Tips for working with toddlers at newborn sessions
We have all been there – you ask a two year old to do something and the exact opposite happens. You were excited for your photography sessions you but your oldest isn’t cooperating and you start to get anxious asking yourself while you even bothered. Believe me you are not alone. Sometimes a session with a toddler and a newborn can seem like complete chaos but it is that chaos that really makes the session magic. The trick is understanding where the child is at and trying to harness and redirect the energy.
Before the session has even begun, the toddler has gone through a great deal of change. It is important to recognize and acknowledge. The emphasis for the last few months has been on this abstract concept of a baby, and now he or she is competing for attention, and often loosing out.
While you might need information on how to prepare for a newborn session, this is my process for photographing a newborn lifestyle session, whether in Arlington, Boston, Brookline or the South Shore this is my process.
Ignore the baby
Think about every visitor that has come to your house. They ohh and ahh over the newborn. Can I hold him? Isn’t she cute? Etc. The other child or children feel ignored and might act out. A toddler might not have the verbal skills to express these intense emotions. My first interaction at every session is with the sibling(s). I lower my entire body and start engaging with that child asking questions. Can you show me around the house? Where is your favorite spot? Can you show me your favorite toy? This allows the toddler to warm up to me, complete a stranger, so they can feel special. The baby isn’t going to notice if I don’t say hello.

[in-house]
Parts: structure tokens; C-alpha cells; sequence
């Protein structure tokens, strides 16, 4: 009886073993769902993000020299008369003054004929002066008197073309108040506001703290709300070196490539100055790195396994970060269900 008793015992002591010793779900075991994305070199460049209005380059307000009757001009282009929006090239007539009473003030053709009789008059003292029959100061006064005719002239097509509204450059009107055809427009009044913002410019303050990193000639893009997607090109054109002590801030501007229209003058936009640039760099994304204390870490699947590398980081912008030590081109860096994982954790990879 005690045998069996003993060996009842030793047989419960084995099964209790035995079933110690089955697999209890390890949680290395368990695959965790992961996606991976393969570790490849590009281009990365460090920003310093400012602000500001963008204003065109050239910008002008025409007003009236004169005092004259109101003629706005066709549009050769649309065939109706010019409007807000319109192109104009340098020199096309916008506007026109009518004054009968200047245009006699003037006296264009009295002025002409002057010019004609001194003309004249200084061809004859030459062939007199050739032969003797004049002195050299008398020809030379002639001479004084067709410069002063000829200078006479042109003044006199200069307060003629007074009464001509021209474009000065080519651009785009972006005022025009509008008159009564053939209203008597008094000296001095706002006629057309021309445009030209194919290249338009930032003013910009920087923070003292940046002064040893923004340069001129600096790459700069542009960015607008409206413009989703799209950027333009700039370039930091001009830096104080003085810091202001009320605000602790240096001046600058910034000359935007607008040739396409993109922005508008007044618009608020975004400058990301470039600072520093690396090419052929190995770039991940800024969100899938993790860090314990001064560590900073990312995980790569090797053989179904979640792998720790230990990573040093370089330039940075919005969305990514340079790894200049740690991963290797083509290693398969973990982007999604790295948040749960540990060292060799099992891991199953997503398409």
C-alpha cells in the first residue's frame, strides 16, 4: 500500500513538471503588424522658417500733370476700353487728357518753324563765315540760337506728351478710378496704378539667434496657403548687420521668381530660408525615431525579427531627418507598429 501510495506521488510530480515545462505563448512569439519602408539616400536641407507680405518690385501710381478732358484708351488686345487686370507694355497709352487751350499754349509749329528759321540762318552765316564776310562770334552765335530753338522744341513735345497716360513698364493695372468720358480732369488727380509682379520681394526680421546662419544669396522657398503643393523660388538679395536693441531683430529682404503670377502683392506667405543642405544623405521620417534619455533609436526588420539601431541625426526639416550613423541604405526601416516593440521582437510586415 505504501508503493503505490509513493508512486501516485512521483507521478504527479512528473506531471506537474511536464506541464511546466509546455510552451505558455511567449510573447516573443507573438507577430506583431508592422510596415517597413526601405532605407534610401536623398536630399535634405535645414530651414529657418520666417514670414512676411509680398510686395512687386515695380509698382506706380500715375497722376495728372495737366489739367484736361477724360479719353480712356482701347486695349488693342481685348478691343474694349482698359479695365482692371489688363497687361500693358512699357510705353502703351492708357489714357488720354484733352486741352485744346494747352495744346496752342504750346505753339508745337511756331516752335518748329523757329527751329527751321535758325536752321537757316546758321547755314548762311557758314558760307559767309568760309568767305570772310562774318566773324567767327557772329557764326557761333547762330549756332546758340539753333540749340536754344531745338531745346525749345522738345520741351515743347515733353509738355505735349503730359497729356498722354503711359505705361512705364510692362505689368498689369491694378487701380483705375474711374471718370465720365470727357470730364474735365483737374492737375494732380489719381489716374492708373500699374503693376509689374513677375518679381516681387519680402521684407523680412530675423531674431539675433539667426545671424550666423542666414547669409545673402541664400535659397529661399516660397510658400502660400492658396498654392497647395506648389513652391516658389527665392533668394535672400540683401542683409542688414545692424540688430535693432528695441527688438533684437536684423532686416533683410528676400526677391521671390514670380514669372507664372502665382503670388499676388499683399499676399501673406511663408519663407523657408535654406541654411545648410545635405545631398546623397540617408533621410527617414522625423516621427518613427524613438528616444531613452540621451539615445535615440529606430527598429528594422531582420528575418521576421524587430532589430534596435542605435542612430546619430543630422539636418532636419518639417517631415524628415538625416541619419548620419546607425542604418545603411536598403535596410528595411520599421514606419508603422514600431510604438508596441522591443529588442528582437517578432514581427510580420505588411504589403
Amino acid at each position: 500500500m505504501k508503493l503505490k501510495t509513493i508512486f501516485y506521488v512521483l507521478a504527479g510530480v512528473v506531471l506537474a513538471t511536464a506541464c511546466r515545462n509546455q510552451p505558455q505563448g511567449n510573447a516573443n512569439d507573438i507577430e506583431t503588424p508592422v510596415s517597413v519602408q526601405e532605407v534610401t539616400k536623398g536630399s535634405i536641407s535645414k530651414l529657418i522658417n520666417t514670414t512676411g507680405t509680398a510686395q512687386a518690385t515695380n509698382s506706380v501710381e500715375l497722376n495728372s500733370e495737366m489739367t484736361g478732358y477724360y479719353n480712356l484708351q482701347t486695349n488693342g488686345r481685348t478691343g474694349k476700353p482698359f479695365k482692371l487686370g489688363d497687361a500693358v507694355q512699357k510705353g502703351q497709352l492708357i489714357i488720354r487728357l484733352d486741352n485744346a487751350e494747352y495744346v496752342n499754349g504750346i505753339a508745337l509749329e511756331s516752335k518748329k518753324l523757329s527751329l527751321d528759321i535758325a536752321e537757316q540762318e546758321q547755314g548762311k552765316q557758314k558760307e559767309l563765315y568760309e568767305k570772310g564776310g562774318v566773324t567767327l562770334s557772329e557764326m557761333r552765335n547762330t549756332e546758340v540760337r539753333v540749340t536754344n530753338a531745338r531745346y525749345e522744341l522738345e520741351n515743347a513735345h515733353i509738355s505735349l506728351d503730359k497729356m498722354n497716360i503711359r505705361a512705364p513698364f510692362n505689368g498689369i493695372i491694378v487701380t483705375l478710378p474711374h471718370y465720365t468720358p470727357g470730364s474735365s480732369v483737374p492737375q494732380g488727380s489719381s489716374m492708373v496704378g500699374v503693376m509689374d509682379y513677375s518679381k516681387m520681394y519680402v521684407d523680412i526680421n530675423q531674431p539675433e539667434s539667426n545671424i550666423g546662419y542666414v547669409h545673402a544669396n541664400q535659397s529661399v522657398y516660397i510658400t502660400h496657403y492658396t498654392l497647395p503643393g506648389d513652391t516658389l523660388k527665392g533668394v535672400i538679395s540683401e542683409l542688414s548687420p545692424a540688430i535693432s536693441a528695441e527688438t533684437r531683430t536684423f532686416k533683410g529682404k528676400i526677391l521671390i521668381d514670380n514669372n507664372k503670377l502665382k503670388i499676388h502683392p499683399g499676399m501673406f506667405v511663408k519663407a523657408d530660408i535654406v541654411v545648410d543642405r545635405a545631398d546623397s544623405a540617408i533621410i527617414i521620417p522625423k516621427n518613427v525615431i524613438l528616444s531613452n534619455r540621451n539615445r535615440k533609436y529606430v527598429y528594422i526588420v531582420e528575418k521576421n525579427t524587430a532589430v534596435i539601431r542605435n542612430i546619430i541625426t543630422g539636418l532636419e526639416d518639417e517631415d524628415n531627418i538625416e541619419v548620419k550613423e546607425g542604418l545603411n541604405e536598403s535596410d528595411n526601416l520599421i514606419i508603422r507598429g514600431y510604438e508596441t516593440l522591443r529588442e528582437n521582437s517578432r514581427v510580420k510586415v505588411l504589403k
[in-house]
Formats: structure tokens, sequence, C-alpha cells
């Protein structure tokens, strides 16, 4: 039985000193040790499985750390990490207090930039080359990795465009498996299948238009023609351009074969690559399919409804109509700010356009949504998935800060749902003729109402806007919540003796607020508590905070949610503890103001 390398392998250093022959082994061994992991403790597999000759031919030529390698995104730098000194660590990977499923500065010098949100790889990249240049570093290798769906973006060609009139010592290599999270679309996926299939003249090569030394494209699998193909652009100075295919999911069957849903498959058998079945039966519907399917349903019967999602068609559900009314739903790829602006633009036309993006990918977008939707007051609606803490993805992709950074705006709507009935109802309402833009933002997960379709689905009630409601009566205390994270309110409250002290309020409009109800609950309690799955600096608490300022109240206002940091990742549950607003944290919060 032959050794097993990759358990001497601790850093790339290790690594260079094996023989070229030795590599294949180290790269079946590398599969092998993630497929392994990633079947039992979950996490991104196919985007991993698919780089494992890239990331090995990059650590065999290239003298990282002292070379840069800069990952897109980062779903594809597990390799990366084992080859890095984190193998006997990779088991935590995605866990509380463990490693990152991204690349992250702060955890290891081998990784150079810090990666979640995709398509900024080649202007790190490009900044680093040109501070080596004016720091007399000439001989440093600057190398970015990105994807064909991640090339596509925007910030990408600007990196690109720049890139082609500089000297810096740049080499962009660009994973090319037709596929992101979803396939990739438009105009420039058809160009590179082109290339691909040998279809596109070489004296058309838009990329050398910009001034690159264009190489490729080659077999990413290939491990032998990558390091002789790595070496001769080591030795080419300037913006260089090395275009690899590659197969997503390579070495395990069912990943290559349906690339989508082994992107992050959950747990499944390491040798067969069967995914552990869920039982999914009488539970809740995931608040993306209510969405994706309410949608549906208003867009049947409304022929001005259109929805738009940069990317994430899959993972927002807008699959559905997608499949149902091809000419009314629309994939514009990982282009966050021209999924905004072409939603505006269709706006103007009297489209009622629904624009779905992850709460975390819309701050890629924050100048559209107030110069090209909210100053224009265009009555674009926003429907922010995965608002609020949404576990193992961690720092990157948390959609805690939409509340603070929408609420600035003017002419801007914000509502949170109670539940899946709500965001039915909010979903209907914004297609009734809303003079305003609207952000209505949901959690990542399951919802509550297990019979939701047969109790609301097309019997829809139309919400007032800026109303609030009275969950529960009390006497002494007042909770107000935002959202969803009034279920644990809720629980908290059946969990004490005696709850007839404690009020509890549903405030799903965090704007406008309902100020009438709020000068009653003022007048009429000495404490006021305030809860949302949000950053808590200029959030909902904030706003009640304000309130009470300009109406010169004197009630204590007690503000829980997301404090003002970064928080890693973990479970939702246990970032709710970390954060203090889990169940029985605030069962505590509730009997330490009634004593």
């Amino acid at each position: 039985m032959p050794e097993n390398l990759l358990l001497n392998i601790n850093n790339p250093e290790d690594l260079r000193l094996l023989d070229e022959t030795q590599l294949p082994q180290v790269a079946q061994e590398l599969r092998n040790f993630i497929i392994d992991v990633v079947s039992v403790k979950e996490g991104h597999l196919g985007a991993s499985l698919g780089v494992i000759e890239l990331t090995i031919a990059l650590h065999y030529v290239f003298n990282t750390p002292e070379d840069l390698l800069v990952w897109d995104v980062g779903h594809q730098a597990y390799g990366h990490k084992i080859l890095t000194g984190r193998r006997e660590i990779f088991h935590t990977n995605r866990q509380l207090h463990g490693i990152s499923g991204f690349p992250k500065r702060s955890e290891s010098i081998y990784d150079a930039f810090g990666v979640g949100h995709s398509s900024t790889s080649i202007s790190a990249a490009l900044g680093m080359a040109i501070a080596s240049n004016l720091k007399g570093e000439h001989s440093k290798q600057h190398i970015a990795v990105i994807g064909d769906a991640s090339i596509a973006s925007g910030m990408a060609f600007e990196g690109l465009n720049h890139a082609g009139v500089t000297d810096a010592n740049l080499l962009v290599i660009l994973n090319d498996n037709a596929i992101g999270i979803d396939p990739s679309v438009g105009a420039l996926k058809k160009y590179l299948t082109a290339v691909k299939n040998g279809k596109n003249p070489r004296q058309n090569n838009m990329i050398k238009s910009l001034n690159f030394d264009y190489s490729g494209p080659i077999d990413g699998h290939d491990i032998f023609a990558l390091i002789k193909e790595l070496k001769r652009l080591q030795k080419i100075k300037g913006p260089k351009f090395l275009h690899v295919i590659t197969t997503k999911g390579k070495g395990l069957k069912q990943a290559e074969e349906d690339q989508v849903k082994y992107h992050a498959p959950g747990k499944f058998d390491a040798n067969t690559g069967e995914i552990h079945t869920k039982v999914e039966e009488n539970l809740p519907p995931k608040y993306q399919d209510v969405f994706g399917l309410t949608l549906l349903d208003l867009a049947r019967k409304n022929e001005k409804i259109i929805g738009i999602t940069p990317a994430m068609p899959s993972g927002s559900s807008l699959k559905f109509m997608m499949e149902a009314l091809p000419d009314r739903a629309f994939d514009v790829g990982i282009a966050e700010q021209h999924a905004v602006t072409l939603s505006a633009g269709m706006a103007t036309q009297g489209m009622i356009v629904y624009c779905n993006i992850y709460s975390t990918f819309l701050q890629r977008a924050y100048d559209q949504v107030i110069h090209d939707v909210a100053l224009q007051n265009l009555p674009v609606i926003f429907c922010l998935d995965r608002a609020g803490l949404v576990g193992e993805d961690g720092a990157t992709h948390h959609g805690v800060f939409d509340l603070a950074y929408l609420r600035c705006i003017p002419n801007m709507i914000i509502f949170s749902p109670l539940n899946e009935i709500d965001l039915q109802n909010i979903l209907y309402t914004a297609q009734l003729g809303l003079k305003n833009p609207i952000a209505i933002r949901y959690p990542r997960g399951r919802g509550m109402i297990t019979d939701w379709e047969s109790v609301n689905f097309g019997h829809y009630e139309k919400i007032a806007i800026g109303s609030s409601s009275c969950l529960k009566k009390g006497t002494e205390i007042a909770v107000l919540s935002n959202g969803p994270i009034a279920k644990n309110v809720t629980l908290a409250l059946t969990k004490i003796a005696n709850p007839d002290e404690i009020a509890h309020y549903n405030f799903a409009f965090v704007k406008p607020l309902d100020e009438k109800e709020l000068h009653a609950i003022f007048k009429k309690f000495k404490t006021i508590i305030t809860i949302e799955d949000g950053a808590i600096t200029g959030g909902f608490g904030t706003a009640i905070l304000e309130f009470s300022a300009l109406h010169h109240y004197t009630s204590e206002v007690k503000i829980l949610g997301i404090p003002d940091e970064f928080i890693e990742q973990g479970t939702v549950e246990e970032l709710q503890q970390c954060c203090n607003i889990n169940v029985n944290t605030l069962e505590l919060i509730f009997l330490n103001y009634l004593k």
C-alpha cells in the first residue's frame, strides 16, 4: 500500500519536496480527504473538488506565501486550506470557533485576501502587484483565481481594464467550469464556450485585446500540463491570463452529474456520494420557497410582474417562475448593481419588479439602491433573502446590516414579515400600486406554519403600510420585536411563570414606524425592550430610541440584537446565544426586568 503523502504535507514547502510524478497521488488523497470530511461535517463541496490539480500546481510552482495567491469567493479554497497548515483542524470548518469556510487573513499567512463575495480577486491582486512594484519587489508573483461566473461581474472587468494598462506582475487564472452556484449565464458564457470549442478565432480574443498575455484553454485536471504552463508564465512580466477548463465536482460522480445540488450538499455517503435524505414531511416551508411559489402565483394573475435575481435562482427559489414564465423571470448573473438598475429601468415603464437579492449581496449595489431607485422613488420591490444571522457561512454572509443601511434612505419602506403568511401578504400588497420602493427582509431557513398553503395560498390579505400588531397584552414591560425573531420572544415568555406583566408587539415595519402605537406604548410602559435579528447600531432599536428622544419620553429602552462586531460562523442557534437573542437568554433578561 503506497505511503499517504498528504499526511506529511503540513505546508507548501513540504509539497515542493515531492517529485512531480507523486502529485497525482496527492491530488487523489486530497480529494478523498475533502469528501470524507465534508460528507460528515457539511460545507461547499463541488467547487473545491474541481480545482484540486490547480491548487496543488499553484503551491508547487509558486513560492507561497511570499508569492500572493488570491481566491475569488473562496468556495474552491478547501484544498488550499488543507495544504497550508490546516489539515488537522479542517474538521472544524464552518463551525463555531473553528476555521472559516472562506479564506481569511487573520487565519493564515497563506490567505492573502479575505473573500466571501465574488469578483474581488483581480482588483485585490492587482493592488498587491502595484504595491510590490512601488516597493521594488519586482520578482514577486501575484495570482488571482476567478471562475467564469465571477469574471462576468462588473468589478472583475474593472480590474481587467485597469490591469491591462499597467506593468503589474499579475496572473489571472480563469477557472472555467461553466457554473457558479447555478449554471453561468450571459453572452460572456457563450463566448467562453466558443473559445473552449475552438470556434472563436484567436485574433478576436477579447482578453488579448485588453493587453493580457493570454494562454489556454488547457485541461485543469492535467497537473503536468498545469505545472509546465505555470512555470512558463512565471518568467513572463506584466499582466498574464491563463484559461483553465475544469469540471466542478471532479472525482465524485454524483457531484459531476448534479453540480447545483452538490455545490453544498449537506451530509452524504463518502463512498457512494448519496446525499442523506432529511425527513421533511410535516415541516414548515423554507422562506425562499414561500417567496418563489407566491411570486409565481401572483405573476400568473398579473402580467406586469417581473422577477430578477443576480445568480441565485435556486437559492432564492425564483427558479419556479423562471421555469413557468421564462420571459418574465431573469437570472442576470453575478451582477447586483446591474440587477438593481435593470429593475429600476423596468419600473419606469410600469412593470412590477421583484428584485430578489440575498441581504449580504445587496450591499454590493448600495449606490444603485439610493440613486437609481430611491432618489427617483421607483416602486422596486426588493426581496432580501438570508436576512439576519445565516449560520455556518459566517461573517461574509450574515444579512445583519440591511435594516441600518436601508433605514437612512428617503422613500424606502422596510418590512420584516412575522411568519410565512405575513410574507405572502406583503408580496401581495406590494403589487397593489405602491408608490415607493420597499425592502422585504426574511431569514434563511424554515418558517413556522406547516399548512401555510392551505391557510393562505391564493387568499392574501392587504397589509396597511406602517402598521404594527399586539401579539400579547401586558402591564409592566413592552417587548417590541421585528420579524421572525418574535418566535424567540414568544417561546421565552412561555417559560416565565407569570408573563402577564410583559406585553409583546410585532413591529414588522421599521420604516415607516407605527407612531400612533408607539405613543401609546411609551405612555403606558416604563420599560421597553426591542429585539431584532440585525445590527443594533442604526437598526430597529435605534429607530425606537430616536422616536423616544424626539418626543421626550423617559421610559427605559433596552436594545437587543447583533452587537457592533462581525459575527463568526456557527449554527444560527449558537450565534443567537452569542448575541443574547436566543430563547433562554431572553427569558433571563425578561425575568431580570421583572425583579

Praise the toddler
I might be over the top but multiple times throughout the session I say how I heard they are such an amazing big brother, or something similar.
Ask for help
When we are talking photos all together I like to ask the toddler for help. By giving the child a task, it keeps them engaged. Most of my questions – Can you count the baby’s fingers? or Where are his toes? – are silly but it does the trick.
Photos and play with parent(s)
Inevitably during the session, the baby will need to be fed, changed or comforted. This is often the perfect time for the sibling to have some 1-1 time with a parent, grandparent or any other adult present. I love these moments to capture something less scripted. Often it gives the parent a chance to read them a book, or play with a favorite toy or even just snuggle for a few minutes.
Take Needed Breaks
At the beginning of every session, I do my best to capture the sibling and the full family shots. Everyone is still fresh and I don’t think it is reasonable to assume a 2 year old can sit and take photos for 5 minutes let alone an hour. It is easy to tell when a child needs a break. In my experience, giving them a snack or just letting sit on the floor and play is enough. They will start to feel left out and naturally join back in.
For example, at this session it was obvious the older daughter need a break so I started to take a few photos of just mom, dad and the baby. A few moments later, the toddler joined in for a photo after feeling left out.
It is always fun to see what toddlers are interested in at this age. For some it is a toy or a book you love. For this big sister, she loved band-aides which is something my kids were fascinated with as well.